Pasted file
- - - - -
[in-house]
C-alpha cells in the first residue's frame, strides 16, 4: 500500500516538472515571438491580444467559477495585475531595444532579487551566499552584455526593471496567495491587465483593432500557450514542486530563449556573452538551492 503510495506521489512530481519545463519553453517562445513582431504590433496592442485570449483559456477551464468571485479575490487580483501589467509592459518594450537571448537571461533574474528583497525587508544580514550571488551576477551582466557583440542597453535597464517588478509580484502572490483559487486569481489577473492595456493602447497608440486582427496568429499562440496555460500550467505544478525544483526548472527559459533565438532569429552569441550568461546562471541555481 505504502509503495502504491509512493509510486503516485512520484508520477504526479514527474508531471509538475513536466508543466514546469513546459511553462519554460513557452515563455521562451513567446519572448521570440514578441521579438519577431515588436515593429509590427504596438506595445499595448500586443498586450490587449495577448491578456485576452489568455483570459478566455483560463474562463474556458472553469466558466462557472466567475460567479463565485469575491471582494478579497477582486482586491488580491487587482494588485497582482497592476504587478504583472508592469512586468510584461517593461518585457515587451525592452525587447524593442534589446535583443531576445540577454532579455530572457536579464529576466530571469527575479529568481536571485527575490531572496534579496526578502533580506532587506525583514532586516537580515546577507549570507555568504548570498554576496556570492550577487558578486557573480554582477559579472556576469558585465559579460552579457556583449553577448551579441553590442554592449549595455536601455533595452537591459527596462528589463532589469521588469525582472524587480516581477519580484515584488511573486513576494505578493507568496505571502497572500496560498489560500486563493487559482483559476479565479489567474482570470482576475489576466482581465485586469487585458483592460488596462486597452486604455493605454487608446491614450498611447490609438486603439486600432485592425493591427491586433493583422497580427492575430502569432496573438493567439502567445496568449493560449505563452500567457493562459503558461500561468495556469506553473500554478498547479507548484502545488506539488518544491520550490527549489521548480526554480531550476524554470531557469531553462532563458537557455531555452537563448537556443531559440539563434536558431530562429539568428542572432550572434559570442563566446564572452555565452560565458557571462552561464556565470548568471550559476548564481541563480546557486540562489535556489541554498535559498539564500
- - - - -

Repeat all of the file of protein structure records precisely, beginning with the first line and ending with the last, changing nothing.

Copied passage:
[in-house]
C-alpha cells in the first residue's frame, strides 16, 4: 500500500516538472515571438491580444467559477495585475531595444532579487551566499552584455526593471496567495491587465483593432500557450514542486530563449556573452538551492 503510495506521489512530481519545463519553453517562445513582431504590433496592442485570449483559456477551464468571485479575490487580483501589467509592459518594450537571448537571461533574474528583497525587508544580514550571488551576477551582466557583440542597453535597464517588478509580484502572490483559487486569481489577473492595456493602447497608440486582427496568429499562440496555460500550467505544478525544483526548472527559459533565438532569429552569441550568461546562471541555481 505504502509503495502504491509512493509510486503516485512520484508520477504526479514527474508531471509538475513536466508543466514546469513546459511553462519554460513557452515563455521562451513567446519572448521570440514578441521579438519577431515588436515593429509590427504596438506595445499595448500586443498586450490587449495577448491578456485576452489568455483570459478566455483560463474562463474556458472553469466558466462557472466567475460567479463565485469575491471582494478579497477582486482586491488580491487587482494588485497582482497592476504587478504583472508592469512586468510584461517593461518585457515587451525592452525587447524593442534589446535583443531576445540577454532579455530572457536579464529576466530571469527575479529568481536571485527575490531572496534579496526578502533580506532587506525583514532586516537580515546577507549570507555568504548570498554576496556570492550577487558578486557573480554582477559579472556576469558585465559579460552579457556583449553577448551579441553590442554592449549595455536601455533595452537591459527596462528589463532589469521588469525582472524587480516581477519580484515584488511573486513576494505578493507568496505571502497572500496560498489560500486563493487559482483559476479565479489567474482570470482576475489576466482581465485586469487585458483592460488596462486597452486604455493605454487608446491614450498611447490609438486603439486600432485592425493591427491586433493583422497580427492575430502569432496573438493567439502567445496568449493560449505563452500567457493562459503558461500561468495556469506553473500554478498547479507548484502545488506539488518544491520550490527549489521548480526554480531550476524554470531557469531553462532563458537557455531555452537563448537556443531559440539563434536558431530562429539568428542572432550572434559570442563566446564572452555565452560565458557571462552561464556565470548568471550559476548564481541563480546557486540562489535556489541554498535559498539564500